The latest statistics, released by accountants HW Fisher, suggest that merger mania in the legal professions is continuing unabated.
Motivation to merge
Many small firms have felt the effects of the stormy economic conditions far more than their larger counterparts. For some small firms there has been a 'perfect storm' combining recessionary pressures on fees, increased regulatory burden, market changes resulting from the Jackson reforms, increases in claims, and the resultant increases in PII premium from a shrinking pool of insurers willing to cover smaller firms undertaking higher risk work.
There is a certain critical mass where investment in systems and processes, training and compliance enables firms to operate efficiently while fulfilling their administrative and compliance requirements.
For many smaller firms, mergers also provide access to additional work-streams, allowing for a more diverse spread of work across the business - perhaps reducing reliance on residential conveyancing or personal injury claims work.
The advent of ABS's and the incentive of patnering services, or external investment, may also prove attractive for some.
Until death do us part?
The last spate of mergers some years ago was followed by a significant spate of divorces. The question on many people's lips is whether the current merger mania is going to have a similar fall out. Whether you are a firm looking to expand by acquiring struggling practices, or are doing the law firm equivalent of placing a lonely hearts ad, looking for another firm to snap you up - the same rules of dating still apply:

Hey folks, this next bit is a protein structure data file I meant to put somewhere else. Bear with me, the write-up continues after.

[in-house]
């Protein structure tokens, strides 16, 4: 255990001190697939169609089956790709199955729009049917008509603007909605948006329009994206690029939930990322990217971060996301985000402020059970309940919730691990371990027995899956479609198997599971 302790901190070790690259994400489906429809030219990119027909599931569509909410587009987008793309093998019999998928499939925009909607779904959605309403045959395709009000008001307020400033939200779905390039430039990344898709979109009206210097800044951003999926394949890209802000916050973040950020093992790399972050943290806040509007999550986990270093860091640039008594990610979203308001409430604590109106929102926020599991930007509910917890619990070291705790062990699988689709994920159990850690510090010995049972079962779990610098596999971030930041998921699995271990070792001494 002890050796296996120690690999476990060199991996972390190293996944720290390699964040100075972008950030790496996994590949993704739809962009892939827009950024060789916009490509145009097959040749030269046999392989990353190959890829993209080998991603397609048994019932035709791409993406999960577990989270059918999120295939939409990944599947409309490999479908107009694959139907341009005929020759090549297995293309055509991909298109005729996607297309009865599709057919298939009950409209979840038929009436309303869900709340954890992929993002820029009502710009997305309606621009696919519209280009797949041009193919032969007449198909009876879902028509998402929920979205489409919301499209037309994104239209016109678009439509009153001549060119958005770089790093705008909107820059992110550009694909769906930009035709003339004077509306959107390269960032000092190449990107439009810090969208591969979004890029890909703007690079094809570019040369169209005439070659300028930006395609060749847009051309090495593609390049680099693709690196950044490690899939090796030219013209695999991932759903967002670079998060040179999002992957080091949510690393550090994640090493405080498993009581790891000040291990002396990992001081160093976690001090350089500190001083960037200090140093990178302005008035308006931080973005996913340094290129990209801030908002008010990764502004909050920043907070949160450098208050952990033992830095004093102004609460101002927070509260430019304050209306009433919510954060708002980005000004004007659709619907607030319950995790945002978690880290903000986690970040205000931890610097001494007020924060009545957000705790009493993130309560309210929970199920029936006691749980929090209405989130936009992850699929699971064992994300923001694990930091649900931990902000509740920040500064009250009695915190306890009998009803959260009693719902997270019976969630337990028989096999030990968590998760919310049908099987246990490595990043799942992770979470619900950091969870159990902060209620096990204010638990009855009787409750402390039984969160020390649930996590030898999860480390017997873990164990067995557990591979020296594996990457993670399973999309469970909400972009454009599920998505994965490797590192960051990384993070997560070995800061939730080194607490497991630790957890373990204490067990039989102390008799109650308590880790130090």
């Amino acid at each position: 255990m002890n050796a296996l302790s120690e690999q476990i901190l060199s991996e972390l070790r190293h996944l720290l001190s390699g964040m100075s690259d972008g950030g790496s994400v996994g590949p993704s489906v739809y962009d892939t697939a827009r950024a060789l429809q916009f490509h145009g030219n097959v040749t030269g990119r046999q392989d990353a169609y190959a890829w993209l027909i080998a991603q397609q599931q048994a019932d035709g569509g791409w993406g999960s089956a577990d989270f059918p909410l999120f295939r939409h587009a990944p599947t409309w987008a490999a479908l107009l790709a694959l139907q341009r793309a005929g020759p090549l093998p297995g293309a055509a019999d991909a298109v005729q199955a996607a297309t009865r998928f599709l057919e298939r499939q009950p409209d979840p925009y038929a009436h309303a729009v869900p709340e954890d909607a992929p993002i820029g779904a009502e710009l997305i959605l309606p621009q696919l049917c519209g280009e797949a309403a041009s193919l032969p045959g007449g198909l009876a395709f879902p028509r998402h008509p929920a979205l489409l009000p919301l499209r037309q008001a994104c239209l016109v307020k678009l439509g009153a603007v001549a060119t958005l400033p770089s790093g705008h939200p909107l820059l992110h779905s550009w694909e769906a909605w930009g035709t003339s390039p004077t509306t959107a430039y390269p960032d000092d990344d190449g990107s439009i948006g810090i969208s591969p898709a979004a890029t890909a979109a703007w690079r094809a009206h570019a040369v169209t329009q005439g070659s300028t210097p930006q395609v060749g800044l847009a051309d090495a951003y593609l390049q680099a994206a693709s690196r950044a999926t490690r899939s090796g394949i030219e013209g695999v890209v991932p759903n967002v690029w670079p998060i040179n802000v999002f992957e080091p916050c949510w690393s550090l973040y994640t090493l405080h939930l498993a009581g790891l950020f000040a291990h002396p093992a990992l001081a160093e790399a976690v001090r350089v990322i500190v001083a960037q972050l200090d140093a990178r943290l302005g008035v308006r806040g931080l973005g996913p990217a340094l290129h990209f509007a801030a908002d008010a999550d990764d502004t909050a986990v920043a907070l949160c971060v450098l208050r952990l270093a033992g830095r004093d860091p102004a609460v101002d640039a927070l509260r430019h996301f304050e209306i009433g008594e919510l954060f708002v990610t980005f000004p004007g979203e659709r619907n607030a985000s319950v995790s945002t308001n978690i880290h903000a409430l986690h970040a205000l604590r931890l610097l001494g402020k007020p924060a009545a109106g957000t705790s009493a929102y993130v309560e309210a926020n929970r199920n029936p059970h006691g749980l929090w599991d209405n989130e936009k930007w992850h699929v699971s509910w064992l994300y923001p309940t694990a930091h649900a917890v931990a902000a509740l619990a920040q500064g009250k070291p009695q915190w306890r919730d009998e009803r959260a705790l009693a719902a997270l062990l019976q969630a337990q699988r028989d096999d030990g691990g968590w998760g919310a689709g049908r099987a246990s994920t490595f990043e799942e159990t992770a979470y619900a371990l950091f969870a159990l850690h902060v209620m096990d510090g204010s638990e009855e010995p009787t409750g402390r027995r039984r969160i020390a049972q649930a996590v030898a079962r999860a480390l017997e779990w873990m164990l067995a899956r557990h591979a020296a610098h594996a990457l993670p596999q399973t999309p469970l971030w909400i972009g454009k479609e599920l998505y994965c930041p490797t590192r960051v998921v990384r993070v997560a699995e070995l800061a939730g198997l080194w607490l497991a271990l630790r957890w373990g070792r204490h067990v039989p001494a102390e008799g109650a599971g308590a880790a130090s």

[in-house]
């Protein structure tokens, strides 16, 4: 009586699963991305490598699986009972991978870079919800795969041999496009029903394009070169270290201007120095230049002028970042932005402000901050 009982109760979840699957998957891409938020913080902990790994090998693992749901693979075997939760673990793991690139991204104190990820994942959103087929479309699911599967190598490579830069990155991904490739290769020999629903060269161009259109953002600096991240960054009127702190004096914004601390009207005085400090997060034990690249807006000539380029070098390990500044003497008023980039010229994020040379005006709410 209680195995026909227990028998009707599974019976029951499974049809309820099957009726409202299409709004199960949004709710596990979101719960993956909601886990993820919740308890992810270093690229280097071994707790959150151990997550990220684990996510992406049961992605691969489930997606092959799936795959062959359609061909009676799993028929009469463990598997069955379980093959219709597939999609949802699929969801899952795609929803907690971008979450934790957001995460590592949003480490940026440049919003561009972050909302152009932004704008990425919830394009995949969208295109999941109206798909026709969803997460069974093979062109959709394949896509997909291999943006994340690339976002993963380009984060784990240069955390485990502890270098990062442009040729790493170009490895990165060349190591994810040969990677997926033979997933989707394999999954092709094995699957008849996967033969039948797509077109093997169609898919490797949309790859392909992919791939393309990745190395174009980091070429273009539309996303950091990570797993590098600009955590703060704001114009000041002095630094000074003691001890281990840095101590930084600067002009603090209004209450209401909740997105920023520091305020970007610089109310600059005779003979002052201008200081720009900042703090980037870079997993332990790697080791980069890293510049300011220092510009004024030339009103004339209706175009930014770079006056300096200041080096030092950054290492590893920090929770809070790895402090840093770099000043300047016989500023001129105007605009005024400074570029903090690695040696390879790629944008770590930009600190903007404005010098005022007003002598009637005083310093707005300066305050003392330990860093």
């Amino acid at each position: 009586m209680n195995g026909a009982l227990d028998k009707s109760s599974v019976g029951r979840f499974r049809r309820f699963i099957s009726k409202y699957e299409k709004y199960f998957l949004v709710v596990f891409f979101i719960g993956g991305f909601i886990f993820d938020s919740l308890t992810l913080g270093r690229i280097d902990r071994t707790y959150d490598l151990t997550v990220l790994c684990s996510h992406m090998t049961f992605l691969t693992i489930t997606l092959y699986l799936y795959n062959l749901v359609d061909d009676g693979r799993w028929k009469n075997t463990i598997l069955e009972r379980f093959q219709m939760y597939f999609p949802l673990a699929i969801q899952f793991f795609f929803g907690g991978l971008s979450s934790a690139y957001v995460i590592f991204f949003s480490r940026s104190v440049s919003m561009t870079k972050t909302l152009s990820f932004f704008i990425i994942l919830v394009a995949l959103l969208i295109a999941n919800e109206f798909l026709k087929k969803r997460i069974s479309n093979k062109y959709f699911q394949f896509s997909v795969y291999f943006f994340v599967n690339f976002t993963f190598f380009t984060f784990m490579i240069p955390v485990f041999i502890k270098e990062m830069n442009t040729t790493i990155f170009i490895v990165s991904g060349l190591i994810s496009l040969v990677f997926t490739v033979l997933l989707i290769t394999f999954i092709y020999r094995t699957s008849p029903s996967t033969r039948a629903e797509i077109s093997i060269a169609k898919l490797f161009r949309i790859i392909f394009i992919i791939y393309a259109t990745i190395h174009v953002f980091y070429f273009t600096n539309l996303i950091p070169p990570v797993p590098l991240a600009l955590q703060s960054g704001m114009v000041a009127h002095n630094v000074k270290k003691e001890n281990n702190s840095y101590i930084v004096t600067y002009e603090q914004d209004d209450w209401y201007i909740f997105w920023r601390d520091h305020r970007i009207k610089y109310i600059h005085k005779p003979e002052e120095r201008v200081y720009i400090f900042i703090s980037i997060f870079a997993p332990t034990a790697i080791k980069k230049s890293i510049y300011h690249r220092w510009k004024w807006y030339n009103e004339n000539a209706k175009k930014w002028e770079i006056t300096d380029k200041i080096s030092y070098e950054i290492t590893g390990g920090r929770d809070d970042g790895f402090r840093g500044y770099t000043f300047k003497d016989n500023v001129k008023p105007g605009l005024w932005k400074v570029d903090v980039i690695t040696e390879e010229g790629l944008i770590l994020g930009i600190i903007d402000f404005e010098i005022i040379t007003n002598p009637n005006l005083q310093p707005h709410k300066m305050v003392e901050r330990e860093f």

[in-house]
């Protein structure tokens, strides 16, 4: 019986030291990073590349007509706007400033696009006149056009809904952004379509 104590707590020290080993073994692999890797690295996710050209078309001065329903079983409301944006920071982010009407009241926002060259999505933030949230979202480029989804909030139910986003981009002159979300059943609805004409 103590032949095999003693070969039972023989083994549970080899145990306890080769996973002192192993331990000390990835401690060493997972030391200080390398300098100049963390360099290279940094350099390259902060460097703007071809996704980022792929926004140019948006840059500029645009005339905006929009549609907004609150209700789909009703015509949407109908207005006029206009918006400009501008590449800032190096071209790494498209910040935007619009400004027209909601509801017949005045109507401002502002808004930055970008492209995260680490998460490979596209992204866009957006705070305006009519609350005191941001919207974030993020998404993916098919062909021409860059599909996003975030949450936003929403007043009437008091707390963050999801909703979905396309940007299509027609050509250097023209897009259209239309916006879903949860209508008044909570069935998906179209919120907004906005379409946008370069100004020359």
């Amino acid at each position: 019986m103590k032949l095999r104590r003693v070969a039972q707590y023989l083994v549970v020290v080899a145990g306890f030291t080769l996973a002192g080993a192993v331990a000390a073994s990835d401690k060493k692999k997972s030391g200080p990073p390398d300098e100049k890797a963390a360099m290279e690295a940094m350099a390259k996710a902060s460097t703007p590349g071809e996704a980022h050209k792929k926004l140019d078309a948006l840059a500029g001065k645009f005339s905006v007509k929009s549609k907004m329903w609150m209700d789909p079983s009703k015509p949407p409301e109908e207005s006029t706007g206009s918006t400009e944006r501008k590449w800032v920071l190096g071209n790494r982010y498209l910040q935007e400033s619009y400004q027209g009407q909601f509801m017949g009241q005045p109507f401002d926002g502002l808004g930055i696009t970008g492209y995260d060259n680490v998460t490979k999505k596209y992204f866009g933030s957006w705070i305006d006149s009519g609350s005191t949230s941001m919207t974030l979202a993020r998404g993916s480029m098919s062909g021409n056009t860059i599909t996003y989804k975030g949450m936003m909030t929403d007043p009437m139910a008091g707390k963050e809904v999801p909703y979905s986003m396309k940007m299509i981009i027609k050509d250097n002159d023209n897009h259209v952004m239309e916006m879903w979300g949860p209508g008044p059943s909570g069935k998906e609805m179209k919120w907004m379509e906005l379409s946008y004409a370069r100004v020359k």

- Don't act hastily out of desperation. Look what happened to a number of financial institutions who bought up distressed competitors in haste.
- Look behind the advertising fluff. Is your chosen partner what they seem? Do your due diligence: look at your potential partners claims and complaints, audit some files, vet their finances. Are you as confident as you can be about what you will be getting?
- How compatible are you, really? Do your skill-sets and strengths complement each other? Will cultural differences create problems over time?
- Will it be a distance relationship? Will that be a strength or a source of problems?
- Have you met the whole family? Are there any problem children you might want to leave behind? Or perhaps rather than marry into the whole family, you might decide you'd rather adopt - by taking on a particular team instead of merging with the whole firm.
While insurance should not be the tail wagging the dog, it is a very relevant consideration, that needs to be factored in early, if you decide that you really have met the right match. Contact your broker at the initial planning stages - who should advise you on issues such as whether you are best taking on the liabilities of the other firm, or for it to go into run-off.
Your broker should also be able to provide you with some indications of the impact on your premium, and your market attractiveness in insurance terms, should the merger go ahead.
There is also the question of timing? Do you want/need to merge imminently, or would it be better to set a date - perhaps your next PII renewal date - to allow time to effect the merger in as risk-free a manner as possible.
To read the HW Fisher report, click here.
Lockton has produced an advice note for any firms considering merging. Clients can access it in the Guidance section of the logged-in site. Alternatively, contact your Lockton Account Manager for more information.